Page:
“It’s a continuation [of what we did at LSU],” Skenes said. “That’s all we’re trying to do, get better. There’s no need to reinvent the wheel.”

During those workouts, one thought kept popping back into Chandler’s head: “I can now see why LSU won a lot of games.”

“You can tell he wants it,” Chandler said. “It’s pretty evident. When they were playing in the College World Series, it’s like, ‘Damn, this guy’s pretty good. It would be cool to be teammates with him.’ We’re building something special, and he’s going to be a big part of it. He’s that type of baseball player. He’s that type of person. He’s also just a freak of nature.”

At LSU, Skenes started to find that extra gear. It was at a fall game that he first noticed that he hit 99.5 mph. He would hit 100 mph plenty of times in the spring, peaking at 102.


The consensus is that ascent was two-pronged. For one, Skenes had finally given up hitting and catching.

“I think he realized after his last game at Air Force that the path of the catching side and pitching at the same time were probably not going to be achievable,” said Craig Skenes. “I think it just created more wear and tear on him, in terms of being able to recuperate. I was surprised that he was able to perform at the level he did as long as he did.”

The second was that LSU was the right fit. He filled out his frame. A lot of that extra weight was muscle, a product of a better weight-lifting routine. He and Wes Johnson dove deep into his mechanics, including how he was landing and the weight transfer in his delivery.

“They found out where he’s losing power, using his strength, stuff like that,” Robinson said. “That’s where you can find out where you can make gains and a velo jump.”

“I don’t know if they changed my career, but they definitely got me on a better trajectory,” Skenes said.

Having a full pitching lab and a former Major League pitching coach at his disposal also meant that Skenes’ jump to professional ball was fairly seamless. It struck Robinson not only how talented this young pitcher was, but also how advanced his understanding of the game was when he wasn’t on the mound.

“Having Wes Johnson as your pitching coach is just a dream come true,” Robinson said. “Not only did he get him ready for the SEC, the [College] World Series, he was also getting him ready for the Major Leagues, too. Some of the discussions I’ve had with Wes, he was right on track with what we would be doing.”

And though Skenes was no longer catching, he fell in love with a new part of the game, what he refers to as “the art of pitching.” In college, Skenes relied almost exclusively on his four-seam fastball and slider. When he joined the Pirates organization, he wanted to give more attention to his other offerings: a curveball, a changeup and a sinker with some splitter action, which he refers to as a “splinker.” He has used those more while dominating with Triple-A Indianapolis.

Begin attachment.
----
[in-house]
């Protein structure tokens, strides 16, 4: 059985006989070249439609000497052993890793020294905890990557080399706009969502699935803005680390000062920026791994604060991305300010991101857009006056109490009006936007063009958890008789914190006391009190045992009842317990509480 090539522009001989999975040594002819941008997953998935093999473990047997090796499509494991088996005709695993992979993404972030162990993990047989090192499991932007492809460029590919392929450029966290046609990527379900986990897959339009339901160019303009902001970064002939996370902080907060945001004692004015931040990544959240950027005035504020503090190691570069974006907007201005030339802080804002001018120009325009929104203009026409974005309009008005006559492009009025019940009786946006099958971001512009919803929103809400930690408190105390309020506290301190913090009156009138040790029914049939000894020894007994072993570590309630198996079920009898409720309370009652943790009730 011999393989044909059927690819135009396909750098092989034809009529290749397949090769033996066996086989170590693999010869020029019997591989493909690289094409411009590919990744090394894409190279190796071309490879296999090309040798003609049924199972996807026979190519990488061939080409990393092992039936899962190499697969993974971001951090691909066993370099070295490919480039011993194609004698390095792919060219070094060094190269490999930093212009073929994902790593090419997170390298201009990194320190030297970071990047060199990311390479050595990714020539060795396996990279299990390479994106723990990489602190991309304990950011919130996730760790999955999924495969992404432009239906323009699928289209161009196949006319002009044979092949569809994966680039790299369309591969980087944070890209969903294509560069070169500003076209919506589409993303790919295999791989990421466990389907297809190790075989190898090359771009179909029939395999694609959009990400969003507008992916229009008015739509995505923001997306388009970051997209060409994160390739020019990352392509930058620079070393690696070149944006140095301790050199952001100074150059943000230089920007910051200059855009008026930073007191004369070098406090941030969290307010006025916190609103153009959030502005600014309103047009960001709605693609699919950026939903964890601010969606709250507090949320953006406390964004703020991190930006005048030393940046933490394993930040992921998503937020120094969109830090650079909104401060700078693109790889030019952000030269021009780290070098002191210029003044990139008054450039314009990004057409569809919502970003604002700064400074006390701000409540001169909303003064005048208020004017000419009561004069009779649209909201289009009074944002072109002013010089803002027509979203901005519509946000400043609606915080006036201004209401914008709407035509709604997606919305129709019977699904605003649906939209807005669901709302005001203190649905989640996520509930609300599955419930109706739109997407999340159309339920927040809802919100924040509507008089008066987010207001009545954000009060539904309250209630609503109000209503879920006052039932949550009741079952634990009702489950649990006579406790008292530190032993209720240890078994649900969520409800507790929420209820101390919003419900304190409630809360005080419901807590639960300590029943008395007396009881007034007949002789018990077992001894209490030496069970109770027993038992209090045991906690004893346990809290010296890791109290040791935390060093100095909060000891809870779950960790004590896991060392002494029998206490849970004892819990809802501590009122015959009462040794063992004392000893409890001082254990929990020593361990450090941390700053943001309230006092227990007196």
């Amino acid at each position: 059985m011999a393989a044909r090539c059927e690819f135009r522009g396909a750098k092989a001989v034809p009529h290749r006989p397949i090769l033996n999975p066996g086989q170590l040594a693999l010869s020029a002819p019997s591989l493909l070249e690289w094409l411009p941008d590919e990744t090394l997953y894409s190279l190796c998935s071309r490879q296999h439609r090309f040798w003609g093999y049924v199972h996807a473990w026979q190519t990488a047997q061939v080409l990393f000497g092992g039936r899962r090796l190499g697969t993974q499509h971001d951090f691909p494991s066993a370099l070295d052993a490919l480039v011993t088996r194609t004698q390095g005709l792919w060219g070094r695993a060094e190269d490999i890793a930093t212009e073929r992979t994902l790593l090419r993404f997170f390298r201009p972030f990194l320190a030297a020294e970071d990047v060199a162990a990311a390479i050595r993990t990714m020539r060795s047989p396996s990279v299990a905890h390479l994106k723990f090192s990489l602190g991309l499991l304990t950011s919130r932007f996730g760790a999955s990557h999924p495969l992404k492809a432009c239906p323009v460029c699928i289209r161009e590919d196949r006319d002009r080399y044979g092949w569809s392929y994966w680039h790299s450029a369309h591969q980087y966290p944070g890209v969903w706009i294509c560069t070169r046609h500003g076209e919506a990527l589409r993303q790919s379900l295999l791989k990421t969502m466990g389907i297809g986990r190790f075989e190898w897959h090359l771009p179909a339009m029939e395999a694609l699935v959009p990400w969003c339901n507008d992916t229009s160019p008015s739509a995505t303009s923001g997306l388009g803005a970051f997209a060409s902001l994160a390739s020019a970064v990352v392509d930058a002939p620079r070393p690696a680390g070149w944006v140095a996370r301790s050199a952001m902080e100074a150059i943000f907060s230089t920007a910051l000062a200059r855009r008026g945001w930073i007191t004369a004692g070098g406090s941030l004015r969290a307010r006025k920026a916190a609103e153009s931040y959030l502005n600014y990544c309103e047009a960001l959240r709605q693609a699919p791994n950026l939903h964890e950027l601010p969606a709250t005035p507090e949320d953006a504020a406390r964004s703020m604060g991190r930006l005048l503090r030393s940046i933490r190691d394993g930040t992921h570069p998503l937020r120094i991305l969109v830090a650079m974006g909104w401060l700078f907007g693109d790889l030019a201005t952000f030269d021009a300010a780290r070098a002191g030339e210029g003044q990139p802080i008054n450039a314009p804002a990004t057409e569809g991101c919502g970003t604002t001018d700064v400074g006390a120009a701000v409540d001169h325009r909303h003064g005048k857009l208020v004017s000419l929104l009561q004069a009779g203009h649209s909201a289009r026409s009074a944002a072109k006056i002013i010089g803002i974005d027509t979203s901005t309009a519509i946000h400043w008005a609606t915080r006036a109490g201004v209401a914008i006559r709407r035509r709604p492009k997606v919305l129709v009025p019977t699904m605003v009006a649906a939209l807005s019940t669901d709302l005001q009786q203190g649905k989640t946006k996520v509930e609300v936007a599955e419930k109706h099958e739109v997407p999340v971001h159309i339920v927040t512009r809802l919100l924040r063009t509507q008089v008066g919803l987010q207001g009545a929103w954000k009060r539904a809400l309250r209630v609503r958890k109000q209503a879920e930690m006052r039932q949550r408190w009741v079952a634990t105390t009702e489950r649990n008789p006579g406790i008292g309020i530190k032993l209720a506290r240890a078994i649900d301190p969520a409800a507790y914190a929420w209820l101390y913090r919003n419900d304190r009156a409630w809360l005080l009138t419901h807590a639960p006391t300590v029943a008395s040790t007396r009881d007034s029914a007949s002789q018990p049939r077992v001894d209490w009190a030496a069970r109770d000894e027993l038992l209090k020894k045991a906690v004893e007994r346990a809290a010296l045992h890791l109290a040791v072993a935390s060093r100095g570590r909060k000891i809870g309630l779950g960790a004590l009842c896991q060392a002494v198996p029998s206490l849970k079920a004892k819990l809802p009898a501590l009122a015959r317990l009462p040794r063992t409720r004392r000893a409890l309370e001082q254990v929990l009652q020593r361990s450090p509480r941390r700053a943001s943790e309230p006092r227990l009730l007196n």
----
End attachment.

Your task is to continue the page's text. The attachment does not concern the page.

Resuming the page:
“Having the fastball opens up to other things,” said Skenes, who produced a 0.99 ERA and struck out 45 over 27 1/3 Triple-A innings this year. “Same with having a really good slider; it opens up to other things. Just being able to use the full arsenal and [knowing] how often I should be throwing each pitch and that kind of thing, that’s the fun part. Putting together a plan and making it happen and getting hitters out that way, that’s what makes the game rewarding for me.”

The next step

With respect to the Altoona Curve, that record-setting crowd of 10,164 at People’s Natural Gas Field last August pales in comparison to some of the environments Skenes pitched in while with LSU. The Tigers led college baseball in attendance in 2023, selling more than 440,000 tickets.

“That was kind of the vibe at LSU, so it’s not really a foreign thing,” Skenes said with a grin.

It also gave him a taste of something new: fame. Each of his professional outings has come with fanfare and fans clamoring for his callup. It’s a seemingly different world than those Air Force games less than two years ago.

To him, it’s barely a blip on the radar. He doesn’t use social media -- a bit of a surprise given that he is dating LSU gymnast and Instagram/Tik-Tok star Olivia Dunne -- so that type of noise isn’t too hard to avoid.

“I think having self-awareness is the big thing,” Skenes said. “Just trying to have self-awareness through it all rather than fooling anybody.”

“Not to put any of it down, but there’s so much of it that’s artificial,” Karen Skenes said about the noise surrounding her son. “A lot of it’s for clicks or whatever else. He doesn’t see any of that validation. What he sees as motivation and validation is what he has control of, which is what he can do on the field or in the clubhouse, working with others.”

So, then, what is real? What is Pittsburgh getting in this guy?

“[He’s] an unbelievable competitor, an unbelievable person that every kid in the city of Pittsburgh should look up to,” Forrest said.

They are also getting one of the top pitching prospects in recent memory, someone with seemingly boundless potential and a promise for the future.

That’s where the focus is right now: on the future.

“Paul’s goal is not to make it to the Majors,” Karen Skenes said. “Paul’s goal is bigger than that. Each step is a step that has to be gone through successfully. I know when he plays games, it’s not one inning at a time or one batter at a time. It’s one pitch at a time. I think his career is going to be built that way, also. He’s not just trying to make it to the Majors. He’s trying to build something bigger.”

“I believe that -- that I’m going to throw well for a long time,” Paul Skenes added. “That’s what I work on every day.”

Alex Stumpf covers the Pirates for